BMW, Volvo, Juniper Networks among first to cite TC Heartland in motions to dismiss

By Steve Brachmann
June 2, 2017

On Tuesday, May 30th, online legal news outlet Law360 reported that a trio of major automakers filed a motion asking a federal judge in the U.S. District Court for the Eastern District of Texas (E.D. Tex.) to toss a patent infringement suit filed last May by Longview, TX-based patent licensing firm Stragent LLC. Reportedly, the automaker defendants argue that the U.S. Supreme Court’s recent decision in TC Heartland v. Kraft Foods Group forecloses the case from being decided in E.D. Tex.

The defendants seeking the dismissal of Stragent’s infringement suit from E.D. Tex. include the North American subsidiaries of German automakers BMW (ETR:BMW) and Mercedes-Benz as well as Swiss automaker Volvo (STO:VOLV-B). The three entities reportedly argue that they do not have any regular place of business or are headquartered within the jurisdiction of E.D. Tex. “The Supreme Court decision is relevant to defendants’ motion because the circumstances warranting dismissal in that action are substantially similar to this case,” the motion reads, according to Law360’s coverage.

Stragent’s suit alleges that the automakers infringed upon a pair of patents covering technologies for updating in-vehicle software:

  • U.S. Patent No. 8209705, titled System, Method and Computer Program Product for Sharing Information in a Distributed Framework. It protects a method for sharing information in real-time across a distributed control and monitoring system for the electronic communication of certain temporal behaviors of vehicle systems.
  • U.S. Patent No. 8566843, same title as ‘705 patent. It claims a non-transitory computer-readable medium storing a computer program product with code for sharing information in a distributed system, storing that information on a bulletin board and issuing notifications based on the state of the information stored on the bulletin board.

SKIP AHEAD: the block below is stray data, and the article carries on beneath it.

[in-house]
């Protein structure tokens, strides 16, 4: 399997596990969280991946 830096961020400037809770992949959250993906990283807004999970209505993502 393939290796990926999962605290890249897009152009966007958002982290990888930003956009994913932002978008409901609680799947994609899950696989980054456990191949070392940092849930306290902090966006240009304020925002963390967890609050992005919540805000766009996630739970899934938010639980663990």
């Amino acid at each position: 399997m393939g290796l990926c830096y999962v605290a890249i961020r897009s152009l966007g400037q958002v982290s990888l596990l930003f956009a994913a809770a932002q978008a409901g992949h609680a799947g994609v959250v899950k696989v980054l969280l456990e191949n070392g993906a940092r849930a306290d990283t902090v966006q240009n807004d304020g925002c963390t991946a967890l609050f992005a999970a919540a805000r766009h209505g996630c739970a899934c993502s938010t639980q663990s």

In Stragent’s lawsuit against BMW, the patent licensing firm alleged that BMW’s incorporation of automotive open system architecture (AUTOSAR) into electronic modules installed into the company’s vehicles is the activity infringing upon the ‘705 and ‘843 patents.

The Stragent case is not the only suit filed in E.D. Tex. which is already seeing some impact from SCOTUS’ decision in TC Heartland. Also on May 30th, Law360 reported that a similar motion was filed by Sunnyvale, CA-based networking equipment firm Juniper Networks (NYSE:JNPR) seeking to dismiss an infringement suit brought by Florida-based tech licensing firm Blue Spike LLC. About a week before Juniper’s filed motion, Blue Spike amended its claim to assert 14 patents, 12 fewer than the 26 which were originally asserted, a total which reportedly made that suit the largest infringement suit in terms of asserted patents in U.S. history.

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For more on the Supreme Court’s decision in TC Heartland please see:

The Author

Steve Brachmann

Steve Brachmann is a writer located in Buffalo, New York. He has worked professionally as a freelancer for more than a decade. He has become a regular contributor to IPWatchdog.com, writing about technology, innovation and is the primary author of the Companies We Follow series. His work has been published by The Buffalo News, The Hamburg Sun, USAToday.com, Chron.com, Motley Fool and OpenLettersMonthly.com. Steve also provides website copy and documents for various business clients.

Warning & Disclaimer: The pages, articles and comments on IPWatchdog.com do not constitute legal advice, nor do they create any attorney-client relationship. The articles published express the personal opinion and views of the author and should not be attributed to the author’s employer, clients or the sponsors of IPWatchdog.com. Read more.

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There are currently 1 Comment comments.

  1. Edward Heller June 2, 2017 4:59 pm

    Interesting.

    Right away we are going to test venue for foreign corporations that do not reside in the US.

    The general venue statutes says this:

    “1391(c)(3) a defendant not resident in the United States may be sued in any judicial district….”

    The Supreme Court said this about a prior venue statute and aliens,

    “We conclude that in § 1391 (d) Congress was stating a principle of broad and overriding application, and not merely making an adjustment in the general venue statute, as this Court found Congress had done in Stonite and Fourco. The principle of § 1391 (d) cannot be confined in its application to cases that would otherwise fall under the general venue statutes. For § 1391 (d) is properly regarded, not as a venue restriction at all, but rather as a declaration of the long-established rule that suits against aliens are wholly outside the operation of all the federal venue laws, general and special.

    That rule, which has prevailed throughout the history of the federal courts, controls this case. Since respondent Brunette is an alien corporation, it cannot rely on § 1400 (b) as a shield against suit in the District of Oregon. The judgment of the Court of Appeals is Affirmed.”

    Brunette Machine Works, Ltd. v. Kockum Industries, Inc., 406 U.S. 706, 714 (1972).

    The problems is that 1391(d) no longer exists. Aliens are addressed in the general venue statute.